ACLU to Court: Let Lesbian With Brain Cancer ‘Immediately’ Marry
(CNSNews.com) –Representing a New Mexico woman with brain cancer, the American Civil Liberties Union (ACLU) is asking a state court to allow her to “immediately” marry the lesbian partner she’s lived with for 21 years even though her state does not legally recognize same-sex marriages.
“Because of my illness, we do not have the luxury of waiting years for the courts to decide whether loving, committed same-sex couples can marry in New Mexico,” Jen Roper said in her emergency request, filed with New Mexico’s Second Judicial District Court Wednesday by the ACLU and the National Center for Lesbian Rights (NCLR).
Roper, who has “a life-threatening form of brain cancer” doctors predict will be “fatal in the near future,” hopes that she can legally marry Angelique Neuman “immediately” to ensure that their three children, adopted from the New Mexico foster care system, “will be legally protected” if Roper passes away.
“It is very important to us that our relationship is recognized as what it is: a marriage,” Neuman said, although the pair already “considers themselves married for the 21 years they have been together,” according to the court filing.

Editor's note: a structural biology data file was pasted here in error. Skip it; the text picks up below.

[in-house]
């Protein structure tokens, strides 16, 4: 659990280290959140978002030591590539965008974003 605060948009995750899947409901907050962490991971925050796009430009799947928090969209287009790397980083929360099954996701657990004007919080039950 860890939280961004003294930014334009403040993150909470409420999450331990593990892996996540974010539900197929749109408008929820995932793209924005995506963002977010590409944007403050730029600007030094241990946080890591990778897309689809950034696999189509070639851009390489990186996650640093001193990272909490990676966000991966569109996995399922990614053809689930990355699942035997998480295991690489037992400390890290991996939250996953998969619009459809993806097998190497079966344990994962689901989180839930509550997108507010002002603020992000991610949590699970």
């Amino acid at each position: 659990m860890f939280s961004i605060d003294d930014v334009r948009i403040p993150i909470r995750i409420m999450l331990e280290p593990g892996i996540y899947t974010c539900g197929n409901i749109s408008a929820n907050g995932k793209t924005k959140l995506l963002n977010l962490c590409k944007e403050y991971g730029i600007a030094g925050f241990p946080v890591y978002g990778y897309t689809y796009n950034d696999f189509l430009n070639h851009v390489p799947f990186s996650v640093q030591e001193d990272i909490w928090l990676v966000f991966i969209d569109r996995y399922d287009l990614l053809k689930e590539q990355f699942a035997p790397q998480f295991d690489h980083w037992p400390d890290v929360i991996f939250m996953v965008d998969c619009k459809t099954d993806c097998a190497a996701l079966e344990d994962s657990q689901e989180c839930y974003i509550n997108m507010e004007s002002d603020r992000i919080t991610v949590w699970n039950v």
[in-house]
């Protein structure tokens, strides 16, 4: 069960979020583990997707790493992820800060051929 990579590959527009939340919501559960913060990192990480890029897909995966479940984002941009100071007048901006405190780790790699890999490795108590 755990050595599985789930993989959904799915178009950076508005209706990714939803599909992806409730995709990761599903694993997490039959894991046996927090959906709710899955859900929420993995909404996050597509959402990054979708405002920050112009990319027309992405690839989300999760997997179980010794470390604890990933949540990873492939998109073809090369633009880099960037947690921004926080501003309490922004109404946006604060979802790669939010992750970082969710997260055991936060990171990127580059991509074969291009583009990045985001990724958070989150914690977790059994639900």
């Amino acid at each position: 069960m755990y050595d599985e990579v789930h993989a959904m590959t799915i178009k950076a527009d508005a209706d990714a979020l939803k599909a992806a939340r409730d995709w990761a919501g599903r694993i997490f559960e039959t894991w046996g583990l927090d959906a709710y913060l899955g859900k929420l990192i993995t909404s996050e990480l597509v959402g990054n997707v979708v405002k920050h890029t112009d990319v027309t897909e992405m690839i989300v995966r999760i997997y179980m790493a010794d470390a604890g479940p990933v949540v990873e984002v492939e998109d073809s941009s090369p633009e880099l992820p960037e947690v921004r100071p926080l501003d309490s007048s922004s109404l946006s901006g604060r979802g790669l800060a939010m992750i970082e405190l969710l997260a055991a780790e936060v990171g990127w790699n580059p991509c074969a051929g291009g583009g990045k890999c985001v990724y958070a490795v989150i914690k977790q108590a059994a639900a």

New Mexico statutes do not directly address same-sex marriage, making it the only state in the nation that does not expressly allow or prohibit it. According to section 40-1-1, “Marriage is contemplated by the law as a civil contract, for which the consent of the contracting parties, capable in law of contracting, is essential.”
“After careful review of New Mexico’s laws it is clear that the state’s marriage statutes are gender neutral and do not expressly prohibit Doña Ana County from issuing marriage licenses to same-gender couples,” Ellis said. By the end of the day, the county had issued marriage licenses to more than 40 same-sex couples.
“We do not intend to bring any action against the Doña Ana County Clerk,” New Mexico Attorney General Gary King commented, maintaining that “the current law is unconstitutional.”
This was a dramatic shift from King's position just two months ago.
The New York Times reported in June that King had “cautioned city clerks…against issuing marriage licenses to same-sex couples,” noting that while the definition of marriage in the New Mexico Constitution makes no mention of gender, marriage license applications contain spaces for “bride” and “groom,” which the attorney general noted at the time were “gender-specific” categories.